Do women earn less than their male colleagues?

Jo SwinsonEarlier this month, women and equalities minister Jo Swinson suggested that a major reason for women's poor pay is that - wait for it - they don't realise that men are getting more.

"I think sometimes there's something very British in our culture where we don't talk about money, and I think that holds women back," she told Elle magazine.

"If they realised they were earning significantly less than male colleagues at a similar level, that might be the catalyst they need to ask for a pay rise."

The fact is, though, that few women can be unaware of the pay gap that sees them earn almost half a million pounds less over their lifetimes than men for the same work. According to a report from the Chartered Management Institute (CMI), female managers are paid, on average, 25 percent less than their male equivalents, and receive less than half as much as men in bonuses. The disparity only widens as women climb the management tree.

The Fawcett Society puts the blame on the coalition government, whose policies, it says, have allowed the gender gap to widen significantly since it came into power.

"The government's various plans for growth continue to leave many women behind, with the majority of new jobs being created in the private sector going to men. At the same time, those women who do find work in this sector are likely to face lower wages and a wider gender pay gap," says chief executive Ceri Goddard.

"We urgently need to tackle the unacceptably low wages paid to the women who make up two thirds of those on the national minimum wage, mostly in the private sector, by uprating this in line with inflation. At the same time, more must be done to encourage progressive working practices – particularly as competition for quality part-time work is fiercer than ever – women make up three-quarters of those in part-time work."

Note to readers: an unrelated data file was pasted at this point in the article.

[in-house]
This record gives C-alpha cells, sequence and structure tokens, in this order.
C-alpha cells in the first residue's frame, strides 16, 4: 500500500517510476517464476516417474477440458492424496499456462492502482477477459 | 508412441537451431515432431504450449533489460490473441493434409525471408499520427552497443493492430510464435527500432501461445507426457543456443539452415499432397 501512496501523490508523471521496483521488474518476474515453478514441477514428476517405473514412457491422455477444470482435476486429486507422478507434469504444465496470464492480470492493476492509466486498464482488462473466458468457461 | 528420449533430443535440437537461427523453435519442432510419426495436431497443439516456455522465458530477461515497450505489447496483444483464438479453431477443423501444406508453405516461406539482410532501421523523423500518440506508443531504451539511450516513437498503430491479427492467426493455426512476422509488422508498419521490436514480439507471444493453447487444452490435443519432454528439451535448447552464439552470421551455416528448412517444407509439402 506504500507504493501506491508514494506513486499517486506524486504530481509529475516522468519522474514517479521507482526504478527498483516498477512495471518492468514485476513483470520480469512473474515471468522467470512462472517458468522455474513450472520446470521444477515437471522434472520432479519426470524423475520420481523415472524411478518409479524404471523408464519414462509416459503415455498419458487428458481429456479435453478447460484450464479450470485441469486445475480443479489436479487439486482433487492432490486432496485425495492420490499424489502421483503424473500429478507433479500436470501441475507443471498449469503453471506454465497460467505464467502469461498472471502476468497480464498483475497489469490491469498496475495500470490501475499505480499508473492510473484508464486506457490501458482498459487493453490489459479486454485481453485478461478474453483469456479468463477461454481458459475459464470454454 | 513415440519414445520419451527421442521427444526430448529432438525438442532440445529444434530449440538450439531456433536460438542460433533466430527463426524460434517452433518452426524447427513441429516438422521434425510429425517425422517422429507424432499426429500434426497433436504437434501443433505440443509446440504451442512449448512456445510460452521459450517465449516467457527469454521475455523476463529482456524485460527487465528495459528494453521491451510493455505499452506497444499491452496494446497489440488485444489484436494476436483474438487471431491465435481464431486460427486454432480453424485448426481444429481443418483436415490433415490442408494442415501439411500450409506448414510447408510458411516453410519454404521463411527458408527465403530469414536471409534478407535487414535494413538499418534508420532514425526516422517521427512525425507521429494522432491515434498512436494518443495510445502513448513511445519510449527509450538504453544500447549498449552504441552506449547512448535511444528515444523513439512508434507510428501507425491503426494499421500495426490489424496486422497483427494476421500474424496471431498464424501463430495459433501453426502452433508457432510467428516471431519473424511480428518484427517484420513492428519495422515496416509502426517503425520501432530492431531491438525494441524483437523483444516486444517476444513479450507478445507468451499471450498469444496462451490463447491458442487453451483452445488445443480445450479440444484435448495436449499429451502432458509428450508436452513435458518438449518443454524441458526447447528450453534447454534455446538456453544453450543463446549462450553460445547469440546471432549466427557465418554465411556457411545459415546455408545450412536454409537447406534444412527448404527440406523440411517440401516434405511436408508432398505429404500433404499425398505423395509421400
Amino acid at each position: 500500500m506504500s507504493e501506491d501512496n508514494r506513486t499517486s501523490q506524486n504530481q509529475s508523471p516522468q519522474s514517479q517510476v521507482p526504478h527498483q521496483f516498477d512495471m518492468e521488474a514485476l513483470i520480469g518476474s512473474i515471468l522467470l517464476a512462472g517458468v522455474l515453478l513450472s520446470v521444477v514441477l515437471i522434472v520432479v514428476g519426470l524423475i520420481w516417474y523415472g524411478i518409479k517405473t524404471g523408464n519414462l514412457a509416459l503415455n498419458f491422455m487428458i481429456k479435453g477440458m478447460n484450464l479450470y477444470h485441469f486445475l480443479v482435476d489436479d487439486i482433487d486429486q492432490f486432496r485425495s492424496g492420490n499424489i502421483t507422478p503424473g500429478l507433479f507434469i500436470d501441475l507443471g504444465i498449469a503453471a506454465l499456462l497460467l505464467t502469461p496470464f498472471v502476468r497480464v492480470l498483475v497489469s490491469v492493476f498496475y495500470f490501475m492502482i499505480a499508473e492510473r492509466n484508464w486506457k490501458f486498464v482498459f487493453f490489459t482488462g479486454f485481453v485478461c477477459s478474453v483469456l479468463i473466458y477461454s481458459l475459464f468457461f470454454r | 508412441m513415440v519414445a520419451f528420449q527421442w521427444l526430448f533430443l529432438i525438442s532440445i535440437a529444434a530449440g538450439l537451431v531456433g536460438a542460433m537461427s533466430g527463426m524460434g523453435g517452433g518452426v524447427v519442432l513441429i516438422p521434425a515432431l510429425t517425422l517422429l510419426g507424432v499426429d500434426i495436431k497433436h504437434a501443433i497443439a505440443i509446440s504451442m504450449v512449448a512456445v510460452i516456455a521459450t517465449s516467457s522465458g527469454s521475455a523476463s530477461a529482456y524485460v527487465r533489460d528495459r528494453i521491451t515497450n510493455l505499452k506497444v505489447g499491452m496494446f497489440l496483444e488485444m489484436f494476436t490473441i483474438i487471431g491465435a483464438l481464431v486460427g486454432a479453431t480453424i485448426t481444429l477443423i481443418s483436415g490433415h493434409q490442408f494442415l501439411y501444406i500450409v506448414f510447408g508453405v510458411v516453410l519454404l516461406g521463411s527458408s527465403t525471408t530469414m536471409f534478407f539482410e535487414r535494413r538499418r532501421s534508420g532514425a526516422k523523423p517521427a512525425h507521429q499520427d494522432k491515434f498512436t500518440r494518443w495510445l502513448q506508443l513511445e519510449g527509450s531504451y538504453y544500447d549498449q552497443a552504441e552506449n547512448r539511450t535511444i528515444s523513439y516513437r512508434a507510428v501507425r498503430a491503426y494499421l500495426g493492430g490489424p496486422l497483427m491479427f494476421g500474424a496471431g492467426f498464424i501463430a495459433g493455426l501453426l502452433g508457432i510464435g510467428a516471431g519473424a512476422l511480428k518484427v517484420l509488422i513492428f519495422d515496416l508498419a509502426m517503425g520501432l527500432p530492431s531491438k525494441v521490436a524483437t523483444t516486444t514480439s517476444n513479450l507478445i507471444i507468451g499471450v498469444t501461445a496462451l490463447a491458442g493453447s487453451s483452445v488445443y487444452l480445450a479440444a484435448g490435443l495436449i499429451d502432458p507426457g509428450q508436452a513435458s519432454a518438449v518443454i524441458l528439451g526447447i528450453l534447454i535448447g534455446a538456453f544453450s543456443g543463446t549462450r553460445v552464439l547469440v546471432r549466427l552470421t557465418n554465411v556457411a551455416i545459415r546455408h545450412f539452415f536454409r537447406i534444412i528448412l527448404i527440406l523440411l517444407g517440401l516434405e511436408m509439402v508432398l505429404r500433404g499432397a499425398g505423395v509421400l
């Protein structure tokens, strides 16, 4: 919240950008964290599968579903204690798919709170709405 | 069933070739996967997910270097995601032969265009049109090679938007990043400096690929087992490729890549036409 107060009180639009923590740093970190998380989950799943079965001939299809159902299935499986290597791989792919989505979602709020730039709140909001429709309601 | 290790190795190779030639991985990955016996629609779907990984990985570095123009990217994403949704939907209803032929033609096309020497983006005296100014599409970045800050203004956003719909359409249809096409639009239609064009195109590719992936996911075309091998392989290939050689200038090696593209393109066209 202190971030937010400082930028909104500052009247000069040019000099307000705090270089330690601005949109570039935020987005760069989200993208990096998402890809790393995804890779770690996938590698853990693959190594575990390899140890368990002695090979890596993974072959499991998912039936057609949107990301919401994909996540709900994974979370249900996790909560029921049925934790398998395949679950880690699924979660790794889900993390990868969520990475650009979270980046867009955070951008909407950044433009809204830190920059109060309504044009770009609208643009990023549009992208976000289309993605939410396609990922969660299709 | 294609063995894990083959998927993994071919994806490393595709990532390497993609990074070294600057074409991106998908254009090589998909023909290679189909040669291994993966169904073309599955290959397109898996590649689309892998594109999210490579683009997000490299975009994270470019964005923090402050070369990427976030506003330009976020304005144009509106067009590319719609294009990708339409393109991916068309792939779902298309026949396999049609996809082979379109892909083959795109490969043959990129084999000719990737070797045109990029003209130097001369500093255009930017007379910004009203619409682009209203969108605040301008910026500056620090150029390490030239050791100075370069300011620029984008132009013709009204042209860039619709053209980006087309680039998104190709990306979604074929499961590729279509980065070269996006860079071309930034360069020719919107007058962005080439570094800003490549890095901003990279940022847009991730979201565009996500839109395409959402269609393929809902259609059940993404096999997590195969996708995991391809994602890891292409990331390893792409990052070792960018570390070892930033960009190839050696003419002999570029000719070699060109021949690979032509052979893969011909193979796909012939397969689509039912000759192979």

In the meantime, though, should women take Swinson's advice and start grilling their male colleagues about how much they earn?

Until recently, many companies included secrecy clauses in their contracts, banning employees from discussing their pay with colleagues. Such clauses, though, were banned in 2010 as part of the Equality Act - precisely to make it easier for women and others to find out whether they were being discriminated against.

However, UKIP leader Nigel Farage has given a pretty good idea of how such questioning might actually go down in the office, commenting: "how much someone earns has always been a deeply private matter", and adding that such questions could lead to "jealousies and rancour". Indeed.

More productive, perhaps, would be for women to negotiate harder over pay in the first place. Research has repeatedly shown that women tend to ask for lower pay when accepting a new job, with one Canadian study revealing that, on average, female university students expect starting salaries 14 percent lower than men with the same skills and experience. Women are also significantly less willing to ask for a pay rise once they've got the job and feel a lot more uncomfortable when they do.

This needs to change, says Sarah Berry, managing director of

"If you are unhappy about your current earnings or financial situation then you need to take positive action in order to change it. These days women have a lot of say and power with regards to their salary levels," she says. "It is up to each woman to sell herself according to her own skill set and to remind her employer of the benefit she offers the company."

The big problem with this is that - for women - hard negotiation can actually be financially counter-productive. In a widely-cited 2005 study, researchers found that female candidates were penalised for being 'pushy' in salary negotiations in a way that men were not: they sub-titled their paper 'Sometimes it does hurt to ask'.

Equally, it seems highly unlikely that asking male colleagues about their earnings will do much to improve a woman's prospects at work. But at least now, with the abolition of pay secrecy clauses, the law is on the side of anybody that does so. And there may be safety in numbers: the more women ask the question, the less stigmatised they're likely to be.

The Equality and Human Rights Commission is monitoring how well the abolition of secrecy clauses is working out in practice, and is asking for feedback to be emailed to All contributions will be kept private - naturally.

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